Prerequisites:Completed 3 or 4 year undergraduate degree in any discipline. Contact KOM for full details
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Founded in 1881, the University of Dundee is a traditional university with a world class reputation in areas ranging from education to politics to psychology and medicine. They are the only Scottish University which offers both English and Scots law, making it easier for you to practice back in Canada.

Over half the University’s research activity takes place in departments graded ‘research of international excellence’. Our staff-student ratio of 6:1 ensures a high level of interaction between staff and students, and career prospects for our graduates are amongst the best in the UK. The University of Dundee has over 18,000 students, of whom 15% come from countries outside the UK including Canada.

University of Dundee Bachelor of Laws LLB Overview

The University of Dundee’s Law School in Scotland is a unique UK Law School. This Law School offer students a choice between two distinct Bachelor of Laws LLB programs:

  • Scots Bachelor of Laws LLB at the University of Dundee – Accelerated 2 Years
  • English Bachelor of Laws LLB at the University of Dundee – Accelerated 2 Years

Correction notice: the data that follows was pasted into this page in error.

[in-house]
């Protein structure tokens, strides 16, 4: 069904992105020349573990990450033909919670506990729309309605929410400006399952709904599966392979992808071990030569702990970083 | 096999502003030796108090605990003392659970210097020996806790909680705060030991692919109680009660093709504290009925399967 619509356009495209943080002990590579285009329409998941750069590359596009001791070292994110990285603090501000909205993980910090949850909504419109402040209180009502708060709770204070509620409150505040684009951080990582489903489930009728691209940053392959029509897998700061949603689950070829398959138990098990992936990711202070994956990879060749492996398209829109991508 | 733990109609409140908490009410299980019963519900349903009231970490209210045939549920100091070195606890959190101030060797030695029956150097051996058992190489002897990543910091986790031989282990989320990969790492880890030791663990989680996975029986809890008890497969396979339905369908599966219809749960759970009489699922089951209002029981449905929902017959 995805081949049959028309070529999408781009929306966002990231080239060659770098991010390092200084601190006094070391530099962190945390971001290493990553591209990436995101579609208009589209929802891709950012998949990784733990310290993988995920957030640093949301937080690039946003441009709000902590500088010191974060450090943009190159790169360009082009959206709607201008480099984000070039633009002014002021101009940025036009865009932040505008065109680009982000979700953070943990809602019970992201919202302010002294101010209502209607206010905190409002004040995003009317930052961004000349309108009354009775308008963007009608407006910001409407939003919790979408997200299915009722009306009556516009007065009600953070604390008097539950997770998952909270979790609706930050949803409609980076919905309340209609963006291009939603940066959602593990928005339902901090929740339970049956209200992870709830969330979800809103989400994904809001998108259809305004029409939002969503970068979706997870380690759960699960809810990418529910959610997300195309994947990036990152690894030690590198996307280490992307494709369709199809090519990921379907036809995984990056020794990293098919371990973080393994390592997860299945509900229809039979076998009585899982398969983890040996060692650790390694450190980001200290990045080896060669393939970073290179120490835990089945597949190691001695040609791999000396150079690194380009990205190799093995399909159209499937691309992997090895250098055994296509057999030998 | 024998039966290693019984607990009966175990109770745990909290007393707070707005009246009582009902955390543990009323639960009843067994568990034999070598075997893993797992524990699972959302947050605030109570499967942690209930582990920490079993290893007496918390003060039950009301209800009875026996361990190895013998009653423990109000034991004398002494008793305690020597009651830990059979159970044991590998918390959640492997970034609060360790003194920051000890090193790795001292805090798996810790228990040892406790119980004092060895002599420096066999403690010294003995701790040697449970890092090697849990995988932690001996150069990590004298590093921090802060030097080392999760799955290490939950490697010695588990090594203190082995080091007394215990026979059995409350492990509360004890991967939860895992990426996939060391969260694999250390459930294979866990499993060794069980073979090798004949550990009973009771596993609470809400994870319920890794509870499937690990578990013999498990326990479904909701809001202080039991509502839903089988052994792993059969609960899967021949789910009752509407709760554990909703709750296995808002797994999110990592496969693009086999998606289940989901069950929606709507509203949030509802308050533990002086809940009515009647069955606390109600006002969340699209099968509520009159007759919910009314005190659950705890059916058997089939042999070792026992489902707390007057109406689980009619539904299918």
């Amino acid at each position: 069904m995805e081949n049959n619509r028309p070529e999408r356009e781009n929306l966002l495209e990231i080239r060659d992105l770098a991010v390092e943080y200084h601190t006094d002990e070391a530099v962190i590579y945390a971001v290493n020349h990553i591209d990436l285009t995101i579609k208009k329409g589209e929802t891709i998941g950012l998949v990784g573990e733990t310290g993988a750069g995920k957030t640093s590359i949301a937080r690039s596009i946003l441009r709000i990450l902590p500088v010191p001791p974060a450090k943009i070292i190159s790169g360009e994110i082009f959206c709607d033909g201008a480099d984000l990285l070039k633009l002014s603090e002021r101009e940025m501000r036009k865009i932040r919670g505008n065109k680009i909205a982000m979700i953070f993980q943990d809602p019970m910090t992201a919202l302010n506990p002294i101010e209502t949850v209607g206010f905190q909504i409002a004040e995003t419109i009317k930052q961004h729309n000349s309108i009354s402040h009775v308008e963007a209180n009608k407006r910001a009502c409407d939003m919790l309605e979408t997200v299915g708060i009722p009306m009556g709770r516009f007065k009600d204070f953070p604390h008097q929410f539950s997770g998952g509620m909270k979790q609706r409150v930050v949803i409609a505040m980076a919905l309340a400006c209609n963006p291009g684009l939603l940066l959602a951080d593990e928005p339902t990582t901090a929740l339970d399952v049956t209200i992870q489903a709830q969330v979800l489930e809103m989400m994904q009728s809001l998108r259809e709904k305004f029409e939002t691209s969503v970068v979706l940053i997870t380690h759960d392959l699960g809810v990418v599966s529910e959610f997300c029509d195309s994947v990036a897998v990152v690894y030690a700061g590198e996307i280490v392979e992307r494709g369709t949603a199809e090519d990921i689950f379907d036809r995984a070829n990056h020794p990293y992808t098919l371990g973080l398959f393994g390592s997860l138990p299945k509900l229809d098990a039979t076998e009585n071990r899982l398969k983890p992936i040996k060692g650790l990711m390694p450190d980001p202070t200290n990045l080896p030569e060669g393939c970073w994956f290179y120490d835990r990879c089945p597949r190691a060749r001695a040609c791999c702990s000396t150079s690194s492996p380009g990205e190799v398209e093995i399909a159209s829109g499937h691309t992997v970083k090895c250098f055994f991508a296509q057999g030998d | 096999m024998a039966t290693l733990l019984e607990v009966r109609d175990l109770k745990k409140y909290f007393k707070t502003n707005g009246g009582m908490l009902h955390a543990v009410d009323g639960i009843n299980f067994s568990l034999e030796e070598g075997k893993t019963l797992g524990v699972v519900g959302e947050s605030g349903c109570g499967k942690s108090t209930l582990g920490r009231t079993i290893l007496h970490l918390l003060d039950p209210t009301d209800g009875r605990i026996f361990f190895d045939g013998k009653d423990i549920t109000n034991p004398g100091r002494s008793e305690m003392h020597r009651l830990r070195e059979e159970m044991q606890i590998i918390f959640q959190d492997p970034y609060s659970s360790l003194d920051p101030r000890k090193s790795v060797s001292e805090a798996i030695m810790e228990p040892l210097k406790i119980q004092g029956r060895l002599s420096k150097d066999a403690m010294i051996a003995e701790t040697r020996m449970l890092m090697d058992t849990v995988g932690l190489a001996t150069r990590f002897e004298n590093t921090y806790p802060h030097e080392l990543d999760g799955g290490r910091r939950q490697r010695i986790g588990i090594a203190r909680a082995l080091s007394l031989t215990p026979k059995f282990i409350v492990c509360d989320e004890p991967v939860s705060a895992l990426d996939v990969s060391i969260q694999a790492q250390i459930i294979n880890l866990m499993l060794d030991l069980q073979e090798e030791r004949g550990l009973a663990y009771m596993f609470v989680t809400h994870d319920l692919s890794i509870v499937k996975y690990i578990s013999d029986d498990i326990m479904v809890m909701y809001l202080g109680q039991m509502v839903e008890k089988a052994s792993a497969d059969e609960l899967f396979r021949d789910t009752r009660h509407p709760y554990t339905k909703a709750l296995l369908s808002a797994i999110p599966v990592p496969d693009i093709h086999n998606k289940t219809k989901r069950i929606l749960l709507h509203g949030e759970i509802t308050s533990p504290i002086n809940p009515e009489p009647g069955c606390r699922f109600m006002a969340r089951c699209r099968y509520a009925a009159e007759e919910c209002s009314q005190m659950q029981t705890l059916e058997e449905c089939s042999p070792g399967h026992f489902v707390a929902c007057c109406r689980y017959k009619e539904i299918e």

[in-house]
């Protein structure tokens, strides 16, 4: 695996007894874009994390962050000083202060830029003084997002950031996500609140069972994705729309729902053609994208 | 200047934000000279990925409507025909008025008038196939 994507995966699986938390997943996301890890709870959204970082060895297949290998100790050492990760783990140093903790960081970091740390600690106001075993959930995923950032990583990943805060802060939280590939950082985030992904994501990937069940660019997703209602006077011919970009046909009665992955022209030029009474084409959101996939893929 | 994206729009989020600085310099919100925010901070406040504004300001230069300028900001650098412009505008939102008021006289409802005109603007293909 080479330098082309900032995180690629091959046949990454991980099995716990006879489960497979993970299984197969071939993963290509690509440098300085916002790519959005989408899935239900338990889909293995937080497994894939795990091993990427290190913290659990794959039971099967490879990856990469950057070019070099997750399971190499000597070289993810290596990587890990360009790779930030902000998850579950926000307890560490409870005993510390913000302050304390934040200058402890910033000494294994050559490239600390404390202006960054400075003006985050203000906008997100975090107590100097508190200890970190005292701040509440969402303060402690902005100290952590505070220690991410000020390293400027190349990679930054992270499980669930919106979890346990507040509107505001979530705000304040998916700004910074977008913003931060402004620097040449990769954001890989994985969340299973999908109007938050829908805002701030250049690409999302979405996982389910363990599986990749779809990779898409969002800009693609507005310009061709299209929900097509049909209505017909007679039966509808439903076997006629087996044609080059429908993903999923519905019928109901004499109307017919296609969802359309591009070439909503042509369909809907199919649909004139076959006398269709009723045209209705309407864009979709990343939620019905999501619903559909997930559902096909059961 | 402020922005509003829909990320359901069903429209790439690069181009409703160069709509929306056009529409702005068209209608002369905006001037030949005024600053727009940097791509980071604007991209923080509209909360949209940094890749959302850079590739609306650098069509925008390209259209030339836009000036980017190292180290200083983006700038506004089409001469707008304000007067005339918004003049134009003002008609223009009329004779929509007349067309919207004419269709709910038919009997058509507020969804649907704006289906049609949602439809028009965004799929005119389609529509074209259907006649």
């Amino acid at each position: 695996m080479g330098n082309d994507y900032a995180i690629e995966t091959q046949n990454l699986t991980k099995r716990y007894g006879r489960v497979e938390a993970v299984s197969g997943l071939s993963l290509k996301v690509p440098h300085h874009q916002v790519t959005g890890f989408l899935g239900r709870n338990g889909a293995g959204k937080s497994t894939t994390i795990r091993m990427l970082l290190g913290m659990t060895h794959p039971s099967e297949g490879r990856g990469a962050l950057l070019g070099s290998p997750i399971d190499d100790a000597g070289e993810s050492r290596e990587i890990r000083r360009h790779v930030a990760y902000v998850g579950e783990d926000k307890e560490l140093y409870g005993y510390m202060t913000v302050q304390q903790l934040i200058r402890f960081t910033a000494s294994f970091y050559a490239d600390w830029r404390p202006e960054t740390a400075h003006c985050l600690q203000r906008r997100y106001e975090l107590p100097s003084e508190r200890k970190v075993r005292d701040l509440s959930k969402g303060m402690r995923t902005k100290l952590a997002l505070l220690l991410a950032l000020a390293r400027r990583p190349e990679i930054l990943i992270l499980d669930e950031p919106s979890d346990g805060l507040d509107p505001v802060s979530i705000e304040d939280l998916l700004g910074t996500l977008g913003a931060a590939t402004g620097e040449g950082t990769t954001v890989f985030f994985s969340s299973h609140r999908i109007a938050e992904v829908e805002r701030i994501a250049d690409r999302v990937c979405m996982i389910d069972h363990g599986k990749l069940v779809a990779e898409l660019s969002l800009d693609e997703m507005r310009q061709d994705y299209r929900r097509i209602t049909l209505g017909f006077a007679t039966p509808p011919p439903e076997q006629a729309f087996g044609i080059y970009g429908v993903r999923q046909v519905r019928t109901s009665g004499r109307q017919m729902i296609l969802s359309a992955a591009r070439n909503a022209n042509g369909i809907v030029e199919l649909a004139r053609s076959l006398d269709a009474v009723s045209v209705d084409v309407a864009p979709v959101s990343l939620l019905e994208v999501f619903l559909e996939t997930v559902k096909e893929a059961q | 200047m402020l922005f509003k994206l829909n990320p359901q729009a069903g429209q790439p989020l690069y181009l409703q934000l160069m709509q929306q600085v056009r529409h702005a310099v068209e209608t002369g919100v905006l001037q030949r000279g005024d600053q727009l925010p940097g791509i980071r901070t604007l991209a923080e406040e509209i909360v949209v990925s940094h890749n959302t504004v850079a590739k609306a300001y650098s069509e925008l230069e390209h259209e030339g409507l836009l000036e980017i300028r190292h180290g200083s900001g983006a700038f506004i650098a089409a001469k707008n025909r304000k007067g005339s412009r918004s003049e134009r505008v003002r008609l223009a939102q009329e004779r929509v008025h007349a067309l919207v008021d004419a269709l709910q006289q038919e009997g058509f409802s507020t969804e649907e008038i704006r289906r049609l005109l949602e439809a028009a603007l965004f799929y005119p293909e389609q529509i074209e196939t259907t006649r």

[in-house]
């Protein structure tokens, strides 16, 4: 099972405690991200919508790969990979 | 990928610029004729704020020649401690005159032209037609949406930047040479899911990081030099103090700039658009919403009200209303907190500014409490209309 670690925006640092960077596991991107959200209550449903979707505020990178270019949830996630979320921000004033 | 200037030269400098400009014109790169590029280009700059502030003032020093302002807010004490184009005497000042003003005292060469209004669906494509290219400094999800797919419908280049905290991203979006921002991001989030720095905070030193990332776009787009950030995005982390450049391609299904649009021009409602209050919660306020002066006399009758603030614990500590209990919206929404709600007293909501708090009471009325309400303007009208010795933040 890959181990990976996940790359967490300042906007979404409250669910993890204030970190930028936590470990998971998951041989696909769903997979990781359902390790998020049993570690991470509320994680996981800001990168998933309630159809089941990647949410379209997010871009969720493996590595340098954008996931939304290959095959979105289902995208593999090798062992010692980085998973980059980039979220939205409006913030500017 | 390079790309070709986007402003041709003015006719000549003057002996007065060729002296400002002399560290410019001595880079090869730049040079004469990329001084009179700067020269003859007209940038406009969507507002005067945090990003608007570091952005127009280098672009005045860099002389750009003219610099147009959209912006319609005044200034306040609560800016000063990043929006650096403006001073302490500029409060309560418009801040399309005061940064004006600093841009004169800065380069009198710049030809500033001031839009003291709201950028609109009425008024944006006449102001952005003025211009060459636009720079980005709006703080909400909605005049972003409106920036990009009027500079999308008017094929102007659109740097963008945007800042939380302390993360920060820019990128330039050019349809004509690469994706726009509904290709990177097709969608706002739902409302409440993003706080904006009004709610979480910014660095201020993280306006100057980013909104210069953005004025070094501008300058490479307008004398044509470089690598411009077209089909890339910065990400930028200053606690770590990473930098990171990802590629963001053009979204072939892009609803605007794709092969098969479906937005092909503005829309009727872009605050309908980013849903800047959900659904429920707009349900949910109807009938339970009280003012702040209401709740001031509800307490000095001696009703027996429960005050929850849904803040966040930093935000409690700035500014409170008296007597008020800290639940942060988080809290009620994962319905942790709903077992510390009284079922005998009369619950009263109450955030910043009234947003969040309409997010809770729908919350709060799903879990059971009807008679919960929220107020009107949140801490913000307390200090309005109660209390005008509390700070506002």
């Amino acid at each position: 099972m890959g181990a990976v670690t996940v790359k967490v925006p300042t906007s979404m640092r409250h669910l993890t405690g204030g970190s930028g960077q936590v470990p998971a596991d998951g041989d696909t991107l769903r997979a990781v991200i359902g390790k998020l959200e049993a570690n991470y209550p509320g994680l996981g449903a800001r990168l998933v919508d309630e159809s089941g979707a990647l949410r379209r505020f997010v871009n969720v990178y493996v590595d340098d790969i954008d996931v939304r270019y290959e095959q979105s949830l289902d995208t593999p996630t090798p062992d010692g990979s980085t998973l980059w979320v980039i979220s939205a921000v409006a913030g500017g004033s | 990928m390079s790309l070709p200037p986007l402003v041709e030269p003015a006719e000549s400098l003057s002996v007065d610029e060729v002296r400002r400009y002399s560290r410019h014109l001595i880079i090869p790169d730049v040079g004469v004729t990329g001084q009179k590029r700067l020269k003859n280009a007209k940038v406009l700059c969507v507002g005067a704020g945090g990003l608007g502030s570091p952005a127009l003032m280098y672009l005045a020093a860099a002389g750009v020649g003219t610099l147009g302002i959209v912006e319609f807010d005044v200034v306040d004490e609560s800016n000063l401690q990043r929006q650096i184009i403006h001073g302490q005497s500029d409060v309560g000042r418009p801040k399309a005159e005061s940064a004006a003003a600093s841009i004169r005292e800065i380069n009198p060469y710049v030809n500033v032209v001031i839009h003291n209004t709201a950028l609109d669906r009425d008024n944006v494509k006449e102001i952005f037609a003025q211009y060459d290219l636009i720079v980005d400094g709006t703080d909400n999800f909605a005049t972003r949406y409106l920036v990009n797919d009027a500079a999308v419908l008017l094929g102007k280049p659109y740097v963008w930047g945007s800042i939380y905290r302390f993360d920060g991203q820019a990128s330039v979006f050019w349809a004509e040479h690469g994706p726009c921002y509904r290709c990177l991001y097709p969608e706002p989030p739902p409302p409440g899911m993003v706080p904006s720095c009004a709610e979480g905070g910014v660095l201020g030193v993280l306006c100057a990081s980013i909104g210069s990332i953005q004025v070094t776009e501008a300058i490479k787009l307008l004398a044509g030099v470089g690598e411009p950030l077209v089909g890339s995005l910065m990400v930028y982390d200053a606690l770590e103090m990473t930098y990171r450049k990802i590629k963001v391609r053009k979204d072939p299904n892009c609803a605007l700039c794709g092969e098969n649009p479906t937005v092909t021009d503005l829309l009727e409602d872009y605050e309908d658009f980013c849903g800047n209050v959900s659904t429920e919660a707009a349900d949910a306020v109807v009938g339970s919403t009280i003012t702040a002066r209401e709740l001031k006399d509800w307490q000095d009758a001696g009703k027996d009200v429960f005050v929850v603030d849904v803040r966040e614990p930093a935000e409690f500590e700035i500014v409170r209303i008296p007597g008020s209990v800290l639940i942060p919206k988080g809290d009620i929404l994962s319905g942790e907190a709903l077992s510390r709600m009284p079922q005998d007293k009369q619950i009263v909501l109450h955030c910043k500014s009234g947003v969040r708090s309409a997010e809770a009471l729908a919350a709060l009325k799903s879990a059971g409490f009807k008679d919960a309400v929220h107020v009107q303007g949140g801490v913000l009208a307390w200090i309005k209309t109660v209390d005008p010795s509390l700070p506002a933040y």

Not all students will decide to pursue a legal career. The transferable skills developed during the course of the Dundee LLB are extremely attractive to employers in other fields. These include the ability to carry out research effectively, the efficient and accurate analysis of documents, as well as the persuasive presentation of argument, both orally and in writing.

The size of the Dundee Law School means that there is close contact between students and staff. Excellence in teaching is a priority for Dundee. Small group teaching with full time members of staff is guaranteed, as is prompt feedback on written work. Various assessment models are employed, from traditional closed book exams, to online tests, to assessed presentations. Many courses have some form of group work. All modules have an element of continuous assessment.